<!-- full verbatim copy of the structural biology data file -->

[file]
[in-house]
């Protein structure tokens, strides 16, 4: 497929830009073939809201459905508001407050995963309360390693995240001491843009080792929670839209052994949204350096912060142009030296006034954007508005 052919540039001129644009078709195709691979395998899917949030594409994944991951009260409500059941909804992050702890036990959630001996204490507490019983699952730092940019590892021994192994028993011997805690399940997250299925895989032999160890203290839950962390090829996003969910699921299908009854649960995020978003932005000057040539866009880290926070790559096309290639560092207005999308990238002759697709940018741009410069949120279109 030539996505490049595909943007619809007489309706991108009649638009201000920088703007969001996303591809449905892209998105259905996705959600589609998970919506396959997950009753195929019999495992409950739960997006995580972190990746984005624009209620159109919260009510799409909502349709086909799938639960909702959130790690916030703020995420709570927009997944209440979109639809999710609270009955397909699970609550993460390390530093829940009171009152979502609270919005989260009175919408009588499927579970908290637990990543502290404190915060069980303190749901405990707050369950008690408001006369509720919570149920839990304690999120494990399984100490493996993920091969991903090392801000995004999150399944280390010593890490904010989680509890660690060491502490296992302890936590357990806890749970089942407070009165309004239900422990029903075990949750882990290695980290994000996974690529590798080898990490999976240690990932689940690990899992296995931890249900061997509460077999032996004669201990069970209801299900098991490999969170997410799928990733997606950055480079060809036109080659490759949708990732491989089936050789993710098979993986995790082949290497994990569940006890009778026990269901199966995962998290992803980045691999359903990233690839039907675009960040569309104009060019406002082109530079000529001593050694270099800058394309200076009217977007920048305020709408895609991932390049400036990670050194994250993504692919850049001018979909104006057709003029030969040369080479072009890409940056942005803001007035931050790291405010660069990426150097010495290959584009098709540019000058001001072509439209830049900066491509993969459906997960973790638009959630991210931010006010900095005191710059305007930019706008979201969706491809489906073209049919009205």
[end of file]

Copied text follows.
[in-house]
């Protein structure tokens, strides 16, 4: 497929830009073939809201459905508001407050995963309360390693995240001491843009080792929670839209052994949204350096912060142009030296006034954007508005 052919540039001129644009078709195709691979395998899917949030594409994944991951009260409500059941909804992050702890036990959630001996204490507490019983699952730092940019590892021994192994028993011997805690399940997250299925895989032999160890203290839950962390090829996003969910699921299908009854649960995020978003932005000057040539866009880290926070790559096309290639560092207005999308990238002759697709940018741009410069949120279109 030539996505490049595909943007619809007489309706991108009649638009201000920088703007969001996303591809449905892209998105259905996705959600589609998970919506396959997950009753195929019999495992409950739960997006995580972190990746984005624009209620159109919260009510799409909502349709086909799938639960909702959130790690916030703020995420709570927009997944209440979109639809999710609270009955397909699970609550993460390390530093829940009171009152979502609270919005989260009175919408009588499927579970908290637990990543502290404190915060069980303190749901405990707050369950008690408001006369509720919570149920839990304690999120494990399984100490493996993920091969991903090392801000995004999150399944280390010593890490904010989680509890660690060491502490296992302890936590357990806890749970089942407070009165309004239900422990029903075990949750882990290695980290994000996974690529590798080898990490999976240690990932689940690990899992296995931890249900061997509460077999032996004669201990069970209801299900098991490999969170997410799928990733997606950055480079060809036109080659490759949708990732491989089936050789993710098979993986995790082949290497994990569940006890009778026990269901199966995962998290992803980045691999359903990233690839039907675009960040569309104009060019406002082109530079000529001593050694270099800058394309200076009217977007920048305020709408895609991932390049400036990670050194994250993504692919850049001018979909104006057709003029030969040369080479072009890409940056942005803001007035931050790291405010660069990426150097010495290959584009098709540019000058001001072509439209830049900066491509993969459906997960973790638009959630991210931010006010900095005191710059305007930019706008979201969706491809489906073209049919009205």